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The Violet
Jane Taylor


Down in a green and shady bed,
A modest violet grew,
Its stalk was bent, it hung its head,
As if to hide from view. 

And yet it was a lovely flower,
Its colours bright and fair;
It might have graced a rosy bower,
Instead of hiding there, 

Yet there it was content to bloom,
In modest tints arrayed;
And there diffused its sweet perfume,
Within the silent shade. 

Then let me to the valley go,
This pretty flower to see;
That I may also learn to grow
In sweet humility.


This poem is in the public domain.



Jane Taylor (1783-1824) was a British poet primarily known for her children's verse. She is the author of ?Twinkle, Twinkle, Little Star,” arguably the world?s best know nursery rhyme. Born into a literary family, she wrote a broad body of work, though much of it remained unpublished while she was alive. Jane died of breast cancer at the age of forty.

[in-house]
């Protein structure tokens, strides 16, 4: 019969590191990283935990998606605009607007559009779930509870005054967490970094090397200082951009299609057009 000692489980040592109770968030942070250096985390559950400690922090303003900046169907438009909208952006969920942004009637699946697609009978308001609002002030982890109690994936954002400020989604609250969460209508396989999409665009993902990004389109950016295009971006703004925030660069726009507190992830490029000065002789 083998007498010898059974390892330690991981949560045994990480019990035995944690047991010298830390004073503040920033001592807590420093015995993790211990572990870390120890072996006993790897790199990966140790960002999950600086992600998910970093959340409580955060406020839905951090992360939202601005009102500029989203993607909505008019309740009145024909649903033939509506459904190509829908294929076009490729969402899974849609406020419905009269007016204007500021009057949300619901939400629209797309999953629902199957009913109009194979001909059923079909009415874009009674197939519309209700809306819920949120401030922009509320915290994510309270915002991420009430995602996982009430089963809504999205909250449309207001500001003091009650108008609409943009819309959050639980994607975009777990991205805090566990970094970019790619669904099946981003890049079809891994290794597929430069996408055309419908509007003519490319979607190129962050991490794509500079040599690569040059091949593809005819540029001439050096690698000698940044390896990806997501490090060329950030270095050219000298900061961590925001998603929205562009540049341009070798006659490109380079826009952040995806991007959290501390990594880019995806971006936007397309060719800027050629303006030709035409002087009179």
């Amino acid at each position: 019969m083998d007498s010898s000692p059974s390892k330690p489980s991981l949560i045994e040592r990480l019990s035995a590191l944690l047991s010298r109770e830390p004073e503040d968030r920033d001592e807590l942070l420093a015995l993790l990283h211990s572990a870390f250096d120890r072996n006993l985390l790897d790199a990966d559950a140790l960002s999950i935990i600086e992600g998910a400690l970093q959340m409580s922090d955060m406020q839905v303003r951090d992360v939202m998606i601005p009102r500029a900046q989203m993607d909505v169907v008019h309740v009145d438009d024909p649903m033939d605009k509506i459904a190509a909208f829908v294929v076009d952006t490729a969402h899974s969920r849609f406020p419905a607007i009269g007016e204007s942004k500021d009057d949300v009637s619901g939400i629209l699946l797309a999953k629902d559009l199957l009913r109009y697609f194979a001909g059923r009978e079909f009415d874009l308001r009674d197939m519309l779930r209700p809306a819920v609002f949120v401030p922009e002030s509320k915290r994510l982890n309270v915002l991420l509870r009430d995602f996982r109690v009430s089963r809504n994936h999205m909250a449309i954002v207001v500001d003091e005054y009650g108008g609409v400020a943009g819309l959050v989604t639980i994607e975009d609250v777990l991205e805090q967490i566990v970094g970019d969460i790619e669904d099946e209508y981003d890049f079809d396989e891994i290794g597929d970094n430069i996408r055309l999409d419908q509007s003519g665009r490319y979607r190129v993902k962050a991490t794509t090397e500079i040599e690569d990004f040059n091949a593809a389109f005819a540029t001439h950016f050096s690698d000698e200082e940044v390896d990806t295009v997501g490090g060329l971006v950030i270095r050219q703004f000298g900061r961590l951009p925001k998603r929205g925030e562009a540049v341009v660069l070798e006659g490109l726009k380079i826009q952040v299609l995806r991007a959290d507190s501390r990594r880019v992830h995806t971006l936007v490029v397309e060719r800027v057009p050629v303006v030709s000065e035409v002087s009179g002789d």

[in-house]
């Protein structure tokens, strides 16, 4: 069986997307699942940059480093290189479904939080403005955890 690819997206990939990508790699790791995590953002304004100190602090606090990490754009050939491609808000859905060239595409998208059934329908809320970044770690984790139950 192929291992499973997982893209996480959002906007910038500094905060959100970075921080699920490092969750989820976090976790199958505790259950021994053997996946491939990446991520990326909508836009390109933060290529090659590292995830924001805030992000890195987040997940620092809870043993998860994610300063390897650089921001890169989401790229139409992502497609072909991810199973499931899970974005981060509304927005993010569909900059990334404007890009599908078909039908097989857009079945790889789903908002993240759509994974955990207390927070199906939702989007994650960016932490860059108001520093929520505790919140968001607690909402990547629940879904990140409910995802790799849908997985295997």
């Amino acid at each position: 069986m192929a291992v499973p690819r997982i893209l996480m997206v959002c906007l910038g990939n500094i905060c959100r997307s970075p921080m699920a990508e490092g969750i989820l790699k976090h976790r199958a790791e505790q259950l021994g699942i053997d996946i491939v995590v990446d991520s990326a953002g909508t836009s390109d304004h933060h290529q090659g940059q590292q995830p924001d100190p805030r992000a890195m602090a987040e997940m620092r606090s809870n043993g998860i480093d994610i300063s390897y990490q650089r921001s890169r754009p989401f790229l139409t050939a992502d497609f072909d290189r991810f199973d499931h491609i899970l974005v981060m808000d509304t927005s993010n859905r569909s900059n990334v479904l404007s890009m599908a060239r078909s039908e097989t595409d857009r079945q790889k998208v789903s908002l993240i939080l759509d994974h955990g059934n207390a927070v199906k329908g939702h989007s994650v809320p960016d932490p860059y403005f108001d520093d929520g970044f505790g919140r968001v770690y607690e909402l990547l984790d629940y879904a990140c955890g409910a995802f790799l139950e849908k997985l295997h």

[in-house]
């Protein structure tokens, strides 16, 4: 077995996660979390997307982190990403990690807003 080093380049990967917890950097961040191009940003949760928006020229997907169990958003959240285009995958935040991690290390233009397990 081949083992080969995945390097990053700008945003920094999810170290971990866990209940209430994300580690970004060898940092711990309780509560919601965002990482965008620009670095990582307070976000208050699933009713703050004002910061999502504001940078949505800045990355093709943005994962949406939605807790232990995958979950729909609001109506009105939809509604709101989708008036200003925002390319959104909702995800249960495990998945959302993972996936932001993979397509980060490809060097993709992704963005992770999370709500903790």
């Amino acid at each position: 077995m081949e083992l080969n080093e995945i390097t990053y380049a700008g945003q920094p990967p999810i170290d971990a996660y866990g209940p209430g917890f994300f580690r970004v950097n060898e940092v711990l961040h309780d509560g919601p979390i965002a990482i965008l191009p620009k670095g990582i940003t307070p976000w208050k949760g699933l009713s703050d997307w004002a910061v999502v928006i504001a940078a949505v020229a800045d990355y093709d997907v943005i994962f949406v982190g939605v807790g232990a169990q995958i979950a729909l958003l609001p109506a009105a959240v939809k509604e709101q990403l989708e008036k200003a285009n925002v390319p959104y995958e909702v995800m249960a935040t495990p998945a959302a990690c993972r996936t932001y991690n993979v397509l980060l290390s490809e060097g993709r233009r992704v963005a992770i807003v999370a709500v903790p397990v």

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My mother loved violets too, both Arfrican and in-the-woods violets, as do I. While I don't particularly care for rhyme and meter, especially when it's obvious, this is a lovely remembrance poem.
Posted 10/24/2016 02:33 PM
Just beautiful!
Posted 10/24/2016 12:29 PM
Love this poem that brings to mind a simplicity of life often lost in the rush of of time. Thank you for this post, Jayne.
Posted 10/24/2016 09:59 AM
I always LOVE these older poems--love rhyme and meter! This is a lovely piece. Janice
Posted 10/24/2016 08:34 AM
A charming ode. Thanks to both Jane & Jayne. Smiles.
Posted 10/24/2016 08:18 AM

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